4. Find Out What Happens When an Employee is Down
This is perhaps one of the most important things to research. Employers should have protocols put in place to ensure that their workers are well and safe. Even when an employee happens to be a suspected Covid-19 case.
In short, a quick Google search might be all you need to yield good results. Some questions you might need to clarify with your organization as a human resource professional include:
When do employers count the first day for employees who need to go on LOA/SHN?
Does Work Injury Compensation Act (WICA) cover diseases due to COVID-19?
Should employers treat the 5-day sick leave issued to employees due to the COVID-19 situation as sick leave?
Can employees places on SHN/LOA schemes work from home?
What should an organization do when an employee is suspected of Covid-19?
You might be able to find some of the answers to your Covid-19 questions on MOH’s website. But some questions might require the human resources team to sit with the leadership and/or management team and discuss how to take things further.
5. Outline Your Organization’s Business Continuity Plan (BCP)
Employers can stay ahead of the pandemic by outlining the organization’s Business Continuity Plan (BCP). That way, in any event that the DOSCORN rating rises to critical levels, there is an option for you to fall back on.
The business continuity plan can include:
Rotating work schedule: This is especially important when trying to split teams for the work-from-home (WFH) scheme. Alternatively, a rotating roster might also be needed for positions that do not allow workers to work-from-home (i.e. chefs, retail staff, etc).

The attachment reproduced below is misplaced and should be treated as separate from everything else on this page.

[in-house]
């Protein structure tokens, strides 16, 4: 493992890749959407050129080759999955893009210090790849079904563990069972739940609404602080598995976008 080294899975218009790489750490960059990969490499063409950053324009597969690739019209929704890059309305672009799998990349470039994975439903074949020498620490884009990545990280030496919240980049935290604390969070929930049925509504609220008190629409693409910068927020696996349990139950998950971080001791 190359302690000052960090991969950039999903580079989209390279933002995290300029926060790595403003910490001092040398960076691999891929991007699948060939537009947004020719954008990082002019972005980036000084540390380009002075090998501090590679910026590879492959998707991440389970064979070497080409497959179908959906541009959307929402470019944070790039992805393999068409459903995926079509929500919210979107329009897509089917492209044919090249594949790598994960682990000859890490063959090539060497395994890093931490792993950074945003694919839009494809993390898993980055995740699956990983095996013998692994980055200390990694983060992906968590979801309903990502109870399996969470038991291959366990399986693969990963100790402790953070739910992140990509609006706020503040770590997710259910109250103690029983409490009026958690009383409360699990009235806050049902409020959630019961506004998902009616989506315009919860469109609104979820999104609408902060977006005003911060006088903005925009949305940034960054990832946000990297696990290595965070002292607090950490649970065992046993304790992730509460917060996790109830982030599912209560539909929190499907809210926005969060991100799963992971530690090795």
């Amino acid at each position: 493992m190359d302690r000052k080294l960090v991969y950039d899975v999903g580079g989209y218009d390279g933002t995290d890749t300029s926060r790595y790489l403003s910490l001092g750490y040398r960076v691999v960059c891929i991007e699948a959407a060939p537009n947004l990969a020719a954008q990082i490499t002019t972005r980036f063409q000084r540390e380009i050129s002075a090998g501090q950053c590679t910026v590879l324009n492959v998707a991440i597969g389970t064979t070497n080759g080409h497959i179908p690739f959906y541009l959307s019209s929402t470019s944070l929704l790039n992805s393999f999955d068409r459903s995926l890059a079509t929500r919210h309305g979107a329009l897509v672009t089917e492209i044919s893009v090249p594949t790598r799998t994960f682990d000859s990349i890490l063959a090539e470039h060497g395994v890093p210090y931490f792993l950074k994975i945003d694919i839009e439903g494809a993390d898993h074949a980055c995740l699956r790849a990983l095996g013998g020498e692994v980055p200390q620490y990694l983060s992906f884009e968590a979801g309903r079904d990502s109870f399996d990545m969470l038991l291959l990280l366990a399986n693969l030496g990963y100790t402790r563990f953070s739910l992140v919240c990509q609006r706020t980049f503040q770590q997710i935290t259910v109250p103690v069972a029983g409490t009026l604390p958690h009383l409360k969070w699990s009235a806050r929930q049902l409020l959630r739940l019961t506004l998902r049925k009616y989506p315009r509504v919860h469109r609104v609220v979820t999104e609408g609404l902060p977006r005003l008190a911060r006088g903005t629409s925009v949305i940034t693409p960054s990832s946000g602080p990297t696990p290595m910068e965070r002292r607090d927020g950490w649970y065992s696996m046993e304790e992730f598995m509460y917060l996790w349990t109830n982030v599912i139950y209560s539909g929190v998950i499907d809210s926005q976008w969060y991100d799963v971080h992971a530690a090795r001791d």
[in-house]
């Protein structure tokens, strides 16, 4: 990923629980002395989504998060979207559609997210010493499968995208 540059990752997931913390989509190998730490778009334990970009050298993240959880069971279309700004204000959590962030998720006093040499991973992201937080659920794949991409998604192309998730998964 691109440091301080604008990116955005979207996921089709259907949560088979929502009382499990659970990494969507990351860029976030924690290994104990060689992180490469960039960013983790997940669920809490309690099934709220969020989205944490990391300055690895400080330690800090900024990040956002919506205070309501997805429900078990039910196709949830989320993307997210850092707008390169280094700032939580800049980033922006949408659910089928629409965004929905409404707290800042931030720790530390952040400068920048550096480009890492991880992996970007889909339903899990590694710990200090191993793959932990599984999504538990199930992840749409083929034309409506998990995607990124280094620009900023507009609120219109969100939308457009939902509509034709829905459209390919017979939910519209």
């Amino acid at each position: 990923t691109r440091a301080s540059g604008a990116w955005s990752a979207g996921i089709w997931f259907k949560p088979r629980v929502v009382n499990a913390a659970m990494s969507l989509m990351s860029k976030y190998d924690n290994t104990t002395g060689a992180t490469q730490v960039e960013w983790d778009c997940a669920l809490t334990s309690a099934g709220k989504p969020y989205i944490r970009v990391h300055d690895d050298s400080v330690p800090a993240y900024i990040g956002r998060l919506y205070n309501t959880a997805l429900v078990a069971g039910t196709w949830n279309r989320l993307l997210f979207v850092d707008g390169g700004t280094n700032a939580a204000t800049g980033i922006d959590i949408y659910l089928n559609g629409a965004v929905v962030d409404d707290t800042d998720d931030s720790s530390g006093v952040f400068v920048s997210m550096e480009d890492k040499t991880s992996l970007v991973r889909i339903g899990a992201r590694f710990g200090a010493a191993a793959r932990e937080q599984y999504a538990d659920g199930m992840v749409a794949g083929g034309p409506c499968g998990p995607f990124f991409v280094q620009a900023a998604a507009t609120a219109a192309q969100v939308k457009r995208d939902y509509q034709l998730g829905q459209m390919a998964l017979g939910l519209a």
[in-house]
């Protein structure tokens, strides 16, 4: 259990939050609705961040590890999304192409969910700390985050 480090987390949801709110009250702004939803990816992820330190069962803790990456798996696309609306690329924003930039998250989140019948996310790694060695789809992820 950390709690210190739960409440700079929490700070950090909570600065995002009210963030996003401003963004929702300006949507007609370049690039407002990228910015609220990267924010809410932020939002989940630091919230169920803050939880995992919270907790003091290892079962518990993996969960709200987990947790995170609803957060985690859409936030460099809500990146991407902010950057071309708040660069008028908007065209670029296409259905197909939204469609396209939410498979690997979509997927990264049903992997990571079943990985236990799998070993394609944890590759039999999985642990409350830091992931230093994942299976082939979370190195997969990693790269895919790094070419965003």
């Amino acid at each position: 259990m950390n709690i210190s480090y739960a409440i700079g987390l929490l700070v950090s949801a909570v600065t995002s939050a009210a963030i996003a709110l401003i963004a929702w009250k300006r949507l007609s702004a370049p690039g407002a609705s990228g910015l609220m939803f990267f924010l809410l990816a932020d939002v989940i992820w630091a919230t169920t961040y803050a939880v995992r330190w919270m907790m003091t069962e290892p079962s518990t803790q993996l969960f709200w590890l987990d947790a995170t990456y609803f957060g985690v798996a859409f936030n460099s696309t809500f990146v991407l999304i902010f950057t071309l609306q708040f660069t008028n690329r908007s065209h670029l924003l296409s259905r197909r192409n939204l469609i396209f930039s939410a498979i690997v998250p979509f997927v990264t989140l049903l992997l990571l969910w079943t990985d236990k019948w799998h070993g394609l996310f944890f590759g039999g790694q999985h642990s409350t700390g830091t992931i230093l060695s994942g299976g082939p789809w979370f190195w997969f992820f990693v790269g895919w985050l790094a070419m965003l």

Allowing employees to take unpaid leave: In addition, companies can also encourage its employees to grant additional leave days. Especially in front-facing customer positions.
Offering to train and upskill staff: That way, organizations won’t need to hire new staff. Additionally, the newly trained workers can be redeployed in more critical areas.
Ensuring that protocols are in place: Crisis protocols should be put in place so that action can be taken in a timely and effective manner. With these protocols in place, effective action can take place when an employee, unfortunately, goes down.
Whilst Business Continuity Plans (BCP) might not be BGC Group’s current forte. We have written some articles relating to it. You might want to check out:
6. Plan Proper Crisis Protocol Communication from Leadership
A terrible leader is a failing leader. If there is one way to becoming a better boss, it would be: to communicate better. Take, for instance, Donald Trump, President of the United States. It is clear through Twitter and his speeches that he does not have a proper crisis protocol set in place due to his terrible communication style. Of course, this leads to a number of dissatisfied citizens.
Steps that employers should take when it comes to crisis communication might include:
Get your information from proper, reputable sources
Align your information with the Human Resources team
Disseminate your information out properly through channels often used by your employees
What are some things you’ve learned from the recent Covid-19 pandemic as a Human Resources team? Share with us in the comments section below!